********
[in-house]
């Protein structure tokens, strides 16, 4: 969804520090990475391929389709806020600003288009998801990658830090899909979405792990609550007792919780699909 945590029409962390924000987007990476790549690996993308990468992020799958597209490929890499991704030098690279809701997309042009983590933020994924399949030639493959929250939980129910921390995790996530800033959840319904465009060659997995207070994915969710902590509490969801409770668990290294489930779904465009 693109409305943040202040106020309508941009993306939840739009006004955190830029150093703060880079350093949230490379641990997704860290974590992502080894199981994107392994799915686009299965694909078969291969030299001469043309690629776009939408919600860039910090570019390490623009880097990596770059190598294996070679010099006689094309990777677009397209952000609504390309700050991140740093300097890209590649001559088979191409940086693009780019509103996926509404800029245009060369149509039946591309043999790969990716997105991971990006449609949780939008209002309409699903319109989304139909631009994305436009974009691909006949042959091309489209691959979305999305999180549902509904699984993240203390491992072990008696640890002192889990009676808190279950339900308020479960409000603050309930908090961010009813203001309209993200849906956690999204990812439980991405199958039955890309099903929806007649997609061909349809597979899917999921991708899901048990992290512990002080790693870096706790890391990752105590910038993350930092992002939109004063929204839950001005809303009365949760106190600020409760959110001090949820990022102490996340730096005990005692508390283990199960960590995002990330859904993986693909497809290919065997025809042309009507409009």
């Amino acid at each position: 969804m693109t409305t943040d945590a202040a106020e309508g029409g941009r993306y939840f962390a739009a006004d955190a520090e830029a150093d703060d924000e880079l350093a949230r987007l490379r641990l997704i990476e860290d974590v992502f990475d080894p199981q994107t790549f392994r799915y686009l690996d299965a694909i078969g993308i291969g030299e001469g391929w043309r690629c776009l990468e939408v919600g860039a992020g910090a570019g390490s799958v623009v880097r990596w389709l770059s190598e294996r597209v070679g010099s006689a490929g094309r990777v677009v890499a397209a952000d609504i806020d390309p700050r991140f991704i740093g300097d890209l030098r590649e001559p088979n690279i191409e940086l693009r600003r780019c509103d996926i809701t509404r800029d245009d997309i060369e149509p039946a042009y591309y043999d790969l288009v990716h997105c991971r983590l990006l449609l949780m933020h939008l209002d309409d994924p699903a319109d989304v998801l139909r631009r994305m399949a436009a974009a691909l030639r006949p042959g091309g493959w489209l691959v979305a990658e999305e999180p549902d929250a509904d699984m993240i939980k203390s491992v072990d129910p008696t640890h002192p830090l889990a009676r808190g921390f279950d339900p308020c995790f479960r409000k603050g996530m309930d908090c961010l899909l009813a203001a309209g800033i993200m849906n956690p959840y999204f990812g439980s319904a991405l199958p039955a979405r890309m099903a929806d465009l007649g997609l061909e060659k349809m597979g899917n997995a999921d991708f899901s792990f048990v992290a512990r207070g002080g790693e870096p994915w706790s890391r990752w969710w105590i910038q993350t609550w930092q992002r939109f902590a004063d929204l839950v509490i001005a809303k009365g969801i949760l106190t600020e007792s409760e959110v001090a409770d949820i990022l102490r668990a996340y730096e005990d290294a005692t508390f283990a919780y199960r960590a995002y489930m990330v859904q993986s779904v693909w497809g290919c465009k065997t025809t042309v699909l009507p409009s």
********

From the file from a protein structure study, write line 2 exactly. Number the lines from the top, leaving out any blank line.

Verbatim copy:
């Protein structure tokens, strides 16, 4: 969804520090990475391929389709806020600003288009998801990658830090899909979405792990609550007792919780699909 945590029409962390924000987007990476790549690996993308990468992020799958597209490929890499991704030098690279809701997309042009983590933020994924399949030639493959929250939980129910921390995790996530800033959840319904465009060659997995207070994915969710902590509490969801409770668990290294489930779904465009 693109409305943040202040106020309508941009993306939840739009006004955190830029150093703060880079350093949230490379641990997704860290974590992502080894199981994107392994799915686009299965694909078969291969030299001469043309690629776009939408919600860039910090570019390490623009880097990596770059190598294996070679010099006689094309990777677009397209952000609504390309700050991140740093300097890209590649001559088979191409940086693009780019509103996926509404800029245009060369149509039946591309043999790969990716997105991971990006449609949780939008209002309409699903319109989304139909631009994305436009974009691909006949042959091309489209691959979305999305999180549902509904699984993240203390491992072990008696640890002192889990009676808190279950339900308020479960409000603050309930908090961010009813203001309209993200849906956690999204990812439980991405199958039955890309099903929806007649997609061909349809597979899917999921991708899901048990992290512990002080790693870096706790890391990752105590910038993350930092992002939109004063929204839950001005809303009365949760106190600020409760959110001090949820990022102490996340730096005990005692508390283990199960960590995002990330859904993986693909497809290919065997025809042309009507409009």